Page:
Debra Davies, known to everyone as Deb, started working at Toronto Western Hospital as a nurse in 1986. Nearly 40 years later, she’s retiring as Nurse Manager for Toronto General Hospital’s Emergency Department, leaving a legacy that will live on long after she’s left the building. (Photo: UHN)
For Debra Davies, what started as a part-time nursing position turned into a legacy.
Her University Health Network (UHN) story began nearly 40 years ago, on the surgical floors at Toronto Western Hospital. This led her to a full-time position at Toronto General in 1989, when surgical units had just started doing liver transplants.
“It was an incredible opportunity to learn and really fine tune my critical thinking skills,” she says. “But I knew my future lied in ‘Emerge.'”
Deb, as everyone refers to her, completed her nursing consolidation – a practical nursing school placement – working in Emergency Departments and craved the fast-paced enviroment ever since.
On Tuesday, Jan. 31, she retired as Nurse Manager for Toronto General Hospital’s Emergency Department, marking the end of an era for hundreds of nurses, leaders and UHN staff members.
“When I think of Deb, I think strong, yet humble leader,” Sarah McDermid-Flabbi, Advanced Practice Nurse Educator, said during an event to celebrate Deb’s contributions to UHN.
“Over the years, I’ve gone to her for not only work advice, but for life advice too. She’s a great listener and a fierce advocate and I think that’s why people want to work here, why they stay, and why they come back.”
Deb says that a common question she’s asked is why she chose to stay within the same organization for so long. She answers by acknowledging that working with the same people over time creates a sense of community.
“Something wonderful happens when you get to share the happy moments with your team, but also get to be there to support them through difficult times,” she says. “I knew I could always count on them for support because they’re like family.
“I’ve seen weddings, babies, even some of their babies have had babies. I’ve seen new puppies, graduations, and promotions. It’s been such a blessing being able to watch them grow and also be a mentor for the next generation of nurses at UHN.”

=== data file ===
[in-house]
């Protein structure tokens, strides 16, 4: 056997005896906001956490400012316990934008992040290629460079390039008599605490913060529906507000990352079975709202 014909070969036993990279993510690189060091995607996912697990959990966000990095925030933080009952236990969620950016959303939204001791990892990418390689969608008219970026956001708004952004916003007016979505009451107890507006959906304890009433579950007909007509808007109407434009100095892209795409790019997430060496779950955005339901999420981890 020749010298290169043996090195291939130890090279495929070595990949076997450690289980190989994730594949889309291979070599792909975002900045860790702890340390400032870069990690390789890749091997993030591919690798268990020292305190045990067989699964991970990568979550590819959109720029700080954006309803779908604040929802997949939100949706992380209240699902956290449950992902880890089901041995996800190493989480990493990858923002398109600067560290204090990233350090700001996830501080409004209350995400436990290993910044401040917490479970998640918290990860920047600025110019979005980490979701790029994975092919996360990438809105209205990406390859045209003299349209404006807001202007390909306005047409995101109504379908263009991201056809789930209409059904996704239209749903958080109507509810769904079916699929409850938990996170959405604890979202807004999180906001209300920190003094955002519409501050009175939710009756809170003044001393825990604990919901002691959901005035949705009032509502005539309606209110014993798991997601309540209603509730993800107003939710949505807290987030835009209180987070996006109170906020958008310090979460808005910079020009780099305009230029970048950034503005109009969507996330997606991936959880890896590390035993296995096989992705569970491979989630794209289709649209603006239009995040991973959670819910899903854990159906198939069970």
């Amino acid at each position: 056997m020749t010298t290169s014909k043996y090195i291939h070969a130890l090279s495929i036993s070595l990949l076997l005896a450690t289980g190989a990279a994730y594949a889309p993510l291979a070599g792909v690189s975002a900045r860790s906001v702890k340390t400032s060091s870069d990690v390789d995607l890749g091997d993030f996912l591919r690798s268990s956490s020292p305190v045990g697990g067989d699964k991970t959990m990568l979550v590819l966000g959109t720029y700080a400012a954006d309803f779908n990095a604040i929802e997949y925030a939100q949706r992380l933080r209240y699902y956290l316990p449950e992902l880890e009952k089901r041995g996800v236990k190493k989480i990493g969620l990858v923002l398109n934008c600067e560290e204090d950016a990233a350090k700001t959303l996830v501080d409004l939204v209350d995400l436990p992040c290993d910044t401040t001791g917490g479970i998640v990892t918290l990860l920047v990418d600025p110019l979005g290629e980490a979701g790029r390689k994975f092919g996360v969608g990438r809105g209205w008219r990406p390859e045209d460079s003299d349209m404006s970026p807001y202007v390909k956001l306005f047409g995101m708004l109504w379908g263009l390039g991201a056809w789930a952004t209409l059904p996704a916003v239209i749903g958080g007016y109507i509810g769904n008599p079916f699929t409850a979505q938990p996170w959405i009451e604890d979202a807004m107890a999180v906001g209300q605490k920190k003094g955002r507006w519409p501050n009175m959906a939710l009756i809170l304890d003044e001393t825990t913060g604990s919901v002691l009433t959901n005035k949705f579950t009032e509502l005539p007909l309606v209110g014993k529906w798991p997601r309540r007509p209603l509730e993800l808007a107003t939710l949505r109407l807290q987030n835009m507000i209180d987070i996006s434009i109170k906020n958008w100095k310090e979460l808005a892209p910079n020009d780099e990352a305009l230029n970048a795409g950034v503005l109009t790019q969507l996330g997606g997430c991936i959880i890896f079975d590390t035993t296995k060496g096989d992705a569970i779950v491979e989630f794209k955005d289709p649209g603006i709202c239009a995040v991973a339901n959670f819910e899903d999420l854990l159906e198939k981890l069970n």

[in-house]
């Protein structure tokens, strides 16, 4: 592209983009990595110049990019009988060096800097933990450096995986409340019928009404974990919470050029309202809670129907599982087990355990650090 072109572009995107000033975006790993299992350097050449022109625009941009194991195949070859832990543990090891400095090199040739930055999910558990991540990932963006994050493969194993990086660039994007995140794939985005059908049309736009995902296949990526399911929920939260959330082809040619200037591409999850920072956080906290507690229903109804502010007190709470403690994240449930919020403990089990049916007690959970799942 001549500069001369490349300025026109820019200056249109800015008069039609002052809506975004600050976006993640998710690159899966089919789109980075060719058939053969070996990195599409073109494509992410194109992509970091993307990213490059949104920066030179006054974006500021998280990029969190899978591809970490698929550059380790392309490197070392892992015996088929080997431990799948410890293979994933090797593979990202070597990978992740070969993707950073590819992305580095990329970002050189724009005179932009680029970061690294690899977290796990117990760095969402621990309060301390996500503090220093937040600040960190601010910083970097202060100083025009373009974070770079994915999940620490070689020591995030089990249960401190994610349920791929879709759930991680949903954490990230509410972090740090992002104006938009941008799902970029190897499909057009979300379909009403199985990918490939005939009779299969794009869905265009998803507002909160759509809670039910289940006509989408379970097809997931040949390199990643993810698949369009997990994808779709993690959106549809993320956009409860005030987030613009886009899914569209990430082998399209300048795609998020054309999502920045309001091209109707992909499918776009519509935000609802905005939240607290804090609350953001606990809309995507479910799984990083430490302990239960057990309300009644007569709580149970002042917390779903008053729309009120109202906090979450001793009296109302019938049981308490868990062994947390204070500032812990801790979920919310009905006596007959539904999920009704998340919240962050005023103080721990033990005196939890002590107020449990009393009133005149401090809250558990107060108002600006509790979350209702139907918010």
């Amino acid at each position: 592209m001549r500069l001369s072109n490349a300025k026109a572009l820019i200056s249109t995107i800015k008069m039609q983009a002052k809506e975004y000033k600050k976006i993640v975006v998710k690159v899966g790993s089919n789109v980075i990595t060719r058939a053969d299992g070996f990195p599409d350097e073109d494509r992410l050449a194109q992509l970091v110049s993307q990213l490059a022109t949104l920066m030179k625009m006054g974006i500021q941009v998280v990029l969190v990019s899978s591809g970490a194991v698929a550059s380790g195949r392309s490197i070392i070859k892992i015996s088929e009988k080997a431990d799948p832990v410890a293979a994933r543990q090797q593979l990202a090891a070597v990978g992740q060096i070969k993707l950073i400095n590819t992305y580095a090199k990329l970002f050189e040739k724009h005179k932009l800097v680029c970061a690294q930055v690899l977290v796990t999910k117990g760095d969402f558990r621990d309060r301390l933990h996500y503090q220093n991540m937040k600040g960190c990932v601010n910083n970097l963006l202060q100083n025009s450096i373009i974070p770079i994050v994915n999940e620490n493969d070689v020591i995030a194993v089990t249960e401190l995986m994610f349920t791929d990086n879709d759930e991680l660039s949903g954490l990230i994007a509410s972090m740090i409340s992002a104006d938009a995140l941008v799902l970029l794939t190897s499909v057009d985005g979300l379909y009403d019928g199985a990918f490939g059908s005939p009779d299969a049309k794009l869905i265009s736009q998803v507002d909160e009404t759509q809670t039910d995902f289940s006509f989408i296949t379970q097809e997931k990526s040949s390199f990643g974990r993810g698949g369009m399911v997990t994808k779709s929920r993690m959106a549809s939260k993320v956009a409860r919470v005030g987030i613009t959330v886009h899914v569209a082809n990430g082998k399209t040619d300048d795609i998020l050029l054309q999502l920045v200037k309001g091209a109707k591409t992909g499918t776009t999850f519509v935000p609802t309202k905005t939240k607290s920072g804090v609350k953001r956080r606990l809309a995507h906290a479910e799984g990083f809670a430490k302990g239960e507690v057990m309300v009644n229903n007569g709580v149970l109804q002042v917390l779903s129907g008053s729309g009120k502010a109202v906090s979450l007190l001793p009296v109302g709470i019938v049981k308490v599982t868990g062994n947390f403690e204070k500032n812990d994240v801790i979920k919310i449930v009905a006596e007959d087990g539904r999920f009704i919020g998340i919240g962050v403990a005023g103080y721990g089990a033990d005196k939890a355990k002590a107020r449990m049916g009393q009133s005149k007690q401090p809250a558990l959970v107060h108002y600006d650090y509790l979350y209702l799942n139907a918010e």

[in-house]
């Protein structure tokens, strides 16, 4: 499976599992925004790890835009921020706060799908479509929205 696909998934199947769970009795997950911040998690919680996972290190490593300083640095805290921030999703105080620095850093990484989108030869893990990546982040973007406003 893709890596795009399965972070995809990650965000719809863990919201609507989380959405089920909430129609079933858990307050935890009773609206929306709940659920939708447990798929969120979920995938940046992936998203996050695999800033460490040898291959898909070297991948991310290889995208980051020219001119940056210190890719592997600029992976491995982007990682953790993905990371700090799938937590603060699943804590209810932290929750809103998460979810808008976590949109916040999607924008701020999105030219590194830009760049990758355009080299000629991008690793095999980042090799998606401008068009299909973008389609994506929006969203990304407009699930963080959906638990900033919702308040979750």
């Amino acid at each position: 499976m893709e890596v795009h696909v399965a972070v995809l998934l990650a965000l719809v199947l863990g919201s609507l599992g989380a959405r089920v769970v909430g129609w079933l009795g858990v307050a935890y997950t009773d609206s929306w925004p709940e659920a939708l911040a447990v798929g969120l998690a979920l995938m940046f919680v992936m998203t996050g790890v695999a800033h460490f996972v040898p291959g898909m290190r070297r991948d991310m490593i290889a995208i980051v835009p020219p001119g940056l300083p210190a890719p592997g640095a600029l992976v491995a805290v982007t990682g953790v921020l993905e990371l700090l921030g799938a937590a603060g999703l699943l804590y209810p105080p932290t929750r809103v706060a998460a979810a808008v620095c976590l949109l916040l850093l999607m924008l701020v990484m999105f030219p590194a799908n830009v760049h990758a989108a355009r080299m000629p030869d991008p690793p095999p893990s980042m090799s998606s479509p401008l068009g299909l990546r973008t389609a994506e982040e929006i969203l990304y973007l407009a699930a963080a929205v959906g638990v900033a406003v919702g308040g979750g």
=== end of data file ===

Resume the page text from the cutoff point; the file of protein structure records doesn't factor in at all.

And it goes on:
Watch a tribute to Deb Davies, retiring Nurse Manager at Toronto General Hospital’s Emergency Department. (Video: UHN)
Turning challenges into achievements
Over the course of her career, Deb has been a key player putting protocols in place for many infectious disease outbreaks, including SARS and COVID-19.
She was also on the frontline of the Ebola epidemic, something she considers to be both one of her biggest challenges and biggest accomplishments.
“When we first heard about Ebola, we needed to act fast and put a plan in place for how we would treat patients,” she says. “But we needed to also protect our staff who were looking after the patients who needed our help.”
Deb looked at this challenge as an opportunity to work with different departments at UHN – notably the Emergency Prepardeness and Infection Prevention and Control (IPAC) groups – as a way to enhance personal protective equiptment (PPE) and reduce contamination for her staff.
“At the time, Ebola was very scary because the chance of people dying was higher than SARS,” she says. “That, to me, was a big challenge. But it was a great challenge, because the outcome in the end was phenomenal. Everyone pulled together for a common goal, which I think is really what UHN is all about.”
Many of the guidelines for infectious disease outbreaks that are currently in place at UHN are a result of Deb’s teamwork and leadership.
“Every inch of the Toronto General Emergency Department has Deb’s signature on it,” says Sam Sabbah, Medical Director of Emergency Medicine at UHN. “Over the years, she has directly impacted the care of hundreds of thousands of patients.
“The culture that she’s created in this department is truly phenomenal, and every member of our team has been positively influenced by her.”
She has left an unwavering impact on patients and staff across various departments at UHN.
“Deb created a department of very strong individuals who are going to follow in her footsteps,” says Marnie Escaf, Clinical Vice President, UHN. “This is not about the end of a Deb Davies era, it’s about the beginning of a Deb Davies legacy.”
“There is a brave spirited, can-do attitude that permeates our team in ‘Emerge.’ And Deb is responsible for that,” says Fayez Quereshy, Clinical Vice President, UHN. “Her legacy will live on long after she leaves the building.”
In retirement, Deb is looking forward to travelling, going to the gym, and waking up without an alarm clock.
“I’m looking forward to going on more adventures, bike rides and not having to wake up at 5 a.m.,” she says. “I’m not a morning person. Never have been and never will be!”